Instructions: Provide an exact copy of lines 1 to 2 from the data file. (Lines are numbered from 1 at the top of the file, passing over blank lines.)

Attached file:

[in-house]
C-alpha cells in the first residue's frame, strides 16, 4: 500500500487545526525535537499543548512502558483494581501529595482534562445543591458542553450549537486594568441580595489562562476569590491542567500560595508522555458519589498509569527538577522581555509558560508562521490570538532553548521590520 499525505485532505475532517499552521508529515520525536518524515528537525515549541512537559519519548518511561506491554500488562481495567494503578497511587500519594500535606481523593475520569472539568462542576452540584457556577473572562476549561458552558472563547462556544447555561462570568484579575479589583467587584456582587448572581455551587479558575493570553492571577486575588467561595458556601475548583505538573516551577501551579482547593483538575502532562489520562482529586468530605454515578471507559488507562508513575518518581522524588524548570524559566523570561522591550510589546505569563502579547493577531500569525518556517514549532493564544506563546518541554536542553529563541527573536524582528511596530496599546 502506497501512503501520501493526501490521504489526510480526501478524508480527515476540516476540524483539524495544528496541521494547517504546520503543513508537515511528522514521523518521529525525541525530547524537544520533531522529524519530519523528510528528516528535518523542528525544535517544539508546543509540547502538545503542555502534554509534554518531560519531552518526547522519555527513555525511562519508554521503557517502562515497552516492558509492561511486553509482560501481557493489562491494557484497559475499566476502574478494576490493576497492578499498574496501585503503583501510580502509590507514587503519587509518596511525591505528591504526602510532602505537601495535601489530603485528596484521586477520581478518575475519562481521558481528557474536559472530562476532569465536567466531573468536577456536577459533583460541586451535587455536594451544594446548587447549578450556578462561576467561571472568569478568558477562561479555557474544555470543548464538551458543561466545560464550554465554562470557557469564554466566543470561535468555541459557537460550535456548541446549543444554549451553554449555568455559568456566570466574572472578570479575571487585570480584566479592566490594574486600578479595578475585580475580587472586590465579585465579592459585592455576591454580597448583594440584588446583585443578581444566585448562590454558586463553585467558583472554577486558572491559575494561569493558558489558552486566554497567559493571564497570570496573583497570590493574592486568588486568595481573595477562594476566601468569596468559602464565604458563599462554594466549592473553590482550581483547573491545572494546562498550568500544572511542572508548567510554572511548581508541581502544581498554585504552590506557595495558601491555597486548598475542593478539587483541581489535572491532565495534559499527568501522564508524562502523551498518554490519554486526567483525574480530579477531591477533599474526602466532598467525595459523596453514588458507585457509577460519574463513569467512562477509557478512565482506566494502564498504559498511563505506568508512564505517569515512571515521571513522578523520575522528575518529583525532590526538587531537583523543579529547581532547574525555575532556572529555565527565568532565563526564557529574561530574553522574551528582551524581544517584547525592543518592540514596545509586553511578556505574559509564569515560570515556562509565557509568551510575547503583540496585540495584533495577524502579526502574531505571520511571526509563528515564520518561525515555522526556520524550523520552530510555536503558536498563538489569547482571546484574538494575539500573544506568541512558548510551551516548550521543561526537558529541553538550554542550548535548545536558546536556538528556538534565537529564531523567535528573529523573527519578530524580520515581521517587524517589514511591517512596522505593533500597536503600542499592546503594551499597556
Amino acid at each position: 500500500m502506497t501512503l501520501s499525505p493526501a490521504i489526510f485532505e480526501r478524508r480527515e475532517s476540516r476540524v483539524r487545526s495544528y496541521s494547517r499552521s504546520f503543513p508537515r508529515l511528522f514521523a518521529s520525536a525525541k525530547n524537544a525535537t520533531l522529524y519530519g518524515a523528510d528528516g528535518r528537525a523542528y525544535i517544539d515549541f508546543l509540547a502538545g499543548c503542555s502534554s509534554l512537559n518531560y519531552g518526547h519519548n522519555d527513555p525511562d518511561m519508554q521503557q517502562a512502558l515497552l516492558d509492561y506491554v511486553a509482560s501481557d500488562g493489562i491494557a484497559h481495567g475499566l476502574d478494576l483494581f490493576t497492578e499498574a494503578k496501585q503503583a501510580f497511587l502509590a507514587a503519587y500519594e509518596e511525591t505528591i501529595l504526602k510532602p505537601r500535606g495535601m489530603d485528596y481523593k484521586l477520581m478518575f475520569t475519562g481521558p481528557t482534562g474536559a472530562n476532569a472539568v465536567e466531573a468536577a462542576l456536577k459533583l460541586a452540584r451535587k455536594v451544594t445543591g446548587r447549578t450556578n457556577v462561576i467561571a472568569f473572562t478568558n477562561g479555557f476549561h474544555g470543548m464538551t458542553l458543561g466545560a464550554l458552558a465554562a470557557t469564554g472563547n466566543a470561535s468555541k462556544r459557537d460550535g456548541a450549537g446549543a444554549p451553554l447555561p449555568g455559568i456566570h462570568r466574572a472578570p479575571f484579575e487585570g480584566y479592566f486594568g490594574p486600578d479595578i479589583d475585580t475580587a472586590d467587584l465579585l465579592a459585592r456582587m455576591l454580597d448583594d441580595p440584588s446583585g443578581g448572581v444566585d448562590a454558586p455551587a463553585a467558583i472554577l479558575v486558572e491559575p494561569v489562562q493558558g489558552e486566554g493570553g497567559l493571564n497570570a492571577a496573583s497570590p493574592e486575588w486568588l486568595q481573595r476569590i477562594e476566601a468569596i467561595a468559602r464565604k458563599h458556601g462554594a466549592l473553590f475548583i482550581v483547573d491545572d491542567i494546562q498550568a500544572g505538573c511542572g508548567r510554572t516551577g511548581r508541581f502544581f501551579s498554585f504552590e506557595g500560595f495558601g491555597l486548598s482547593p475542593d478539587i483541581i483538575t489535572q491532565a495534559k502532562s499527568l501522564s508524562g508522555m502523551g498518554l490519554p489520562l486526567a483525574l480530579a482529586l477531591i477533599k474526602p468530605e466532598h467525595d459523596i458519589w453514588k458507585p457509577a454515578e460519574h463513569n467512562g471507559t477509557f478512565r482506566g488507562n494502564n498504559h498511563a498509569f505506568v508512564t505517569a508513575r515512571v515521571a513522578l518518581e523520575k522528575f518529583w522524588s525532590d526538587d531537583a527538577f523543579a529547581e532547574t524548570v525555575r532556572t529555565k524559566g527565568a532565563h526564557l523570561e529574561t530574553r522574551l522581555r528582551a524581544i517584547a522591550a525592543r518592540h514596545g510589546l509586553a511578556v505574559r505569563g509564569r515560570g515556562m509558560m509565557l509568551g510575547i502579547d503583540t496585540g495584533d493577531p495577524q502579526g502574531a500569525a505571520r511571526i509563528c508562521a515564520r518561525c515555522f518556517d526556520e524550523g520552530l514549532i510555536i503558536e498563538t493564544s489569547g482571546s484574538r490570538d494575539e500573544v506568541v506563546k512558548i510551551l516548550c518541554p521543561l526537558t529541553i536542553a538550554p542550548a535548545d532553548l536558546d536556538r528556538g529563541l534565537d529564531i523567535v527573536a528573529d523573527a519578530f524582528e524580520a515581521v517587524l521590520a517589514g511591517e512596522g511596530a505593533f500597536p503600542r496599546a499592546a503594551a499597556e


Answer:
[in-house]
C-alpha cells in the first residue's frame, strides 16, 4: 500500500487545526525535537499543548512502558483494581501529595482534562445543591458542553450549537486594568441580595489562562476569590491542567500560595508522555458519589498509569527538577522581555509558560508562521490570538532553548521590520 499525505485532505475532517499552521508529515520525536518524515528537525515549541512537559519519548518511561506491554500488562481495567494503578497511587500519594500535606481523593475520569472539568462542576452540584457556577473572562476549561458552558472563547462556544447555561462570568484579575479589583467587584456582587448572581455551587479558575493570553492571577486575588467561595458556601475548583505538573516551577501551579482547593483538575502532562489520562482529586468530605454515578471507559488507562508513575518518581522524588524548570524559566523570561522591550510589546505569563502579547493577531500569525518556517514549532493564544506563546518541554536542553529563541527573536524582528511596530496599546 502506497501512503501520501493526501490521504489526510480526501478524508480527515476540516476540524483539524495544528496541521494547517504546520503543513508537515511528522514521523518521529525525541525530547524537544520533531522529524519530519523528510528528516528535518523542528525544535517544539508546543509540547502538545503542555502534554509534554518531560519531552518526547522519555527513555525511562519508554521503557517502562515497552516492558509492561511486553509482560501481557493489562491494557484497559475499566476502574478494576490493576497492578499498574496501585503503583501510580502509590507514587503519587509518596511525591505528591504526602510532602505537601495535601489530603485528596484521586477520581478518575475519562481521558481528557474536559472530562476532569465536567466531573468536577456536577459533583460541586451535587455536594451544594446548587447549578450556578462561576467561571472568569478568558477562561479555557474544555470543548464538551458543561466545560464550554465554562470557557469564554466566543470561535468555541459557537460550535456548541446549543444554549451553554449555568455559568456566570466574572472578570479575571487585570480584566479592566490594574486600578479595578475585580475580587472586590465579585465579592459585592455576591454580597448583594440584588446583585443578581444566585448562590454558586463553585467558583472554577486558572491559575494561569493558558489558552486566554497567559493571564497570570496573583497570590493574592486568588486568595481573595477562594476566601468569596468559602464565604458563599462554594466549592473553590482550581483547573491545572494546562498550568500544572511542572508548567510554572511548581508541581502544581498554585504552590506557595495558601491555597486548598475542593478539587483541581489535572491532565495534559499527568501522564508524562502523551498518554490519554486526567483525574480530579477531591477533599474526602466532598467525595459523596453514588458507585457509577460519574463513569467512562477509557478512565482506566494502564498504559498511563505506568508512564505517569515512571515521571513522578523520575522528575518529583525532590526538587531537583523543579529547581532547574525555575532556572529555565527565568532565563526564557529574561530574553522574551528582551524581544517584547525592543518592540514596545509586553511578556505574559509564569515560570515556562509565557509568551510575547503583540496585540495584533495577524502579526502574531505571520511571526509563528515564520518561525515555522526556520524550523520552530510555536503558536498563538489569547482571546484574538494575539500573544506568541512558548510551551516548550521543561526537558529541553538550554542550548535548545536558546536556538528556538534565537529564531523567535528573529523573527519578530524580520515581521517587524517589514511591517512596522505593533500597536503600542499592546503594551499597556